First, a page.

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European Patent Office confirms that dosage regimes are patentable

European Patent Office confirms that dosage regimes are patentable


The European Patent Office’s (EPO) Enlarged Board of Appeal (EBoA) has now issued its decision in case G2/08.




As well as confirming the previous practice of the EPO, which allowed a novel dosage regime to confer novelty on a 'second medical use' claim, the Board also ruled that the so-called 'Swiss' claim format for second and further medical indications is no longer to be considered allowable under the revised European Patent Convention (EPC 2000).




Under the EPC 2000 it is permitted to claim a new specific medical use of a known medicament in the form of a 'purpose limited' product claim (i.e. 'compound X for use in the treatment of disease Y').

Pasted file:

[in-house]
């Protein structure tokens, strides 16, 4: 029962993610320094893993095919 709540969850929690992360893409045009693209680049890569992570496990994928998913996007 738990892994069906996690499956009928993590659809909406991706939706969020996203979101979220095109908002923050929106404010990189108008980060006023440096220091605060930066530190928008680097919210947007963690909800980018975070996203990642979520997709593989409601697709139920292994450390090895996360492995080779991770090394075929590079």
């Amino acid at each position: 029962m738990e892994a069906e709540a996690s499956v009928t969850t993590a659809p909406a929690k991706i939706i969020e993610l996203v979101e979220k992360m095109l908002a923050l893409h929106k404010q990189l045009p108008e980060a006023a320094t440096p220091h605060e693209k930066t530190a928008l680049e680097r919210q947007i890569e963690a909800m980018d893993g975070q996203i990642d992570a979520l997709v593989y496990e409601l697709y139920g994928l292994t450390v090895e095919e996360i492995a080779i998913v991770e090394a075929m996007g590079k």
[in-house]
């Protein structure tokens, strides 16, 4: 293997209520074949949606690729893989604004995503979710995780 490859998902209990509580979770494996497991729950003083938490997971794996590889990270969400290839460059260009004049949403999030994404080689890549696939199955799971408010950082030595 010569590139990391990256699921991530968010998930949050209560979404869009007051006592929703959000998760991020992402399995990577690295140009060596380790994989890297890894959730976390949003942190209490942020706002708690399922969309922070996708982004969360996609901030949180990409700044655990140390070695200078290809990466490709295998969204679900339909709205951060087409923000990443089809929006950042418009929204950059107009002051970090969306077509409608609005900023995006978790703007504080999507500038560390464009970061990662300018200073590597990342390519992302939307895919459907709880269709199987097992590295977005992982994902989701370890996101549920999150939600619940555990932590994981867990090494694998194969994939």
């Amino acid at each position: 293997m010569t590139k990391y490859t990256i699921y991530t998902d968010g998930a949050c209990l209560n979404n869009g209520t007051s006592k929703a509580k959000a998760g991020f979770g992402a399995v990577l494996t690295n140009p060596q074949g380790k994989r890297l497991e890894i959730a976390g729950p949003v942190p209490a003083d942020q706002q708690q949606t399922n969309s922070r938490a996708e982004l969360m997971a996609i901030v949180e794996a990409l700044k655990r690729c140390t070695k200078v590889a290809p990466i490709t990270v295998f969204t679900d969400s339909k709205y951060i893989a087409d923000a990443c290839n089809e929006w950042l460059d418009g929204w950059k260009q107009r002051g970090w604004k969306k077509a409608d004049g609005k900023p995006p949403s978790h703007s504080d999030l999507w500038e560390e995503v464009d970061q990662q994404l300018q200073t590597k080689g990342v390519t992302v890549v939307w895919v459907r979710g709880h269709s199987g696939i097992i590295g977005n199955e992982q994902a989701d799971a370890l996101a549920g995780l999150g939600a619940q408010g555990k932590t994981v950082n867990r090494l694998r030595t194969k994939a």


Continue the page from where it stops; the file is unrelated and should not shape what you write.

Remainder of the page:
As previously reported, the EBoA had been asked to consider whether a known medicament used to treat a particular illness can be patented for use in a different, new and inventive treatment of the same illness, and whether this was patentable if the only novel feature of the new treatment was a new dosage regime (which would define the amount and/or timing of administration of a particular medicament).




The EBoA decided that the answer to both of these questions was 'yes'.




This decision confirms that claims to novel dosage regimes are allowable before the EPO. This would be the case even if the compound in question were already known as a treatment for that particular disease. However, it would be necessary to show that the dosage regime is more than an arbitrary selection from a prior broader disclosure and provides a new technical effect, such as an improvement or advantage over the prior art.




The EBoA also considered the implications of EPC 2000 on second and further medical use claims more generally.




The so-called 'Swiss' claim format (i.e. 'use of compound X in the manufacture of a medicament for the treatment of disease Y') will no longer be acceptable before the EPO. Such claims must be in the 'EPC2000' format. A time limit of three months from the date of publication of the decision in the Official Journal of the EPO has been set for future applicants to comply. Pending and already granted applications will not be affected.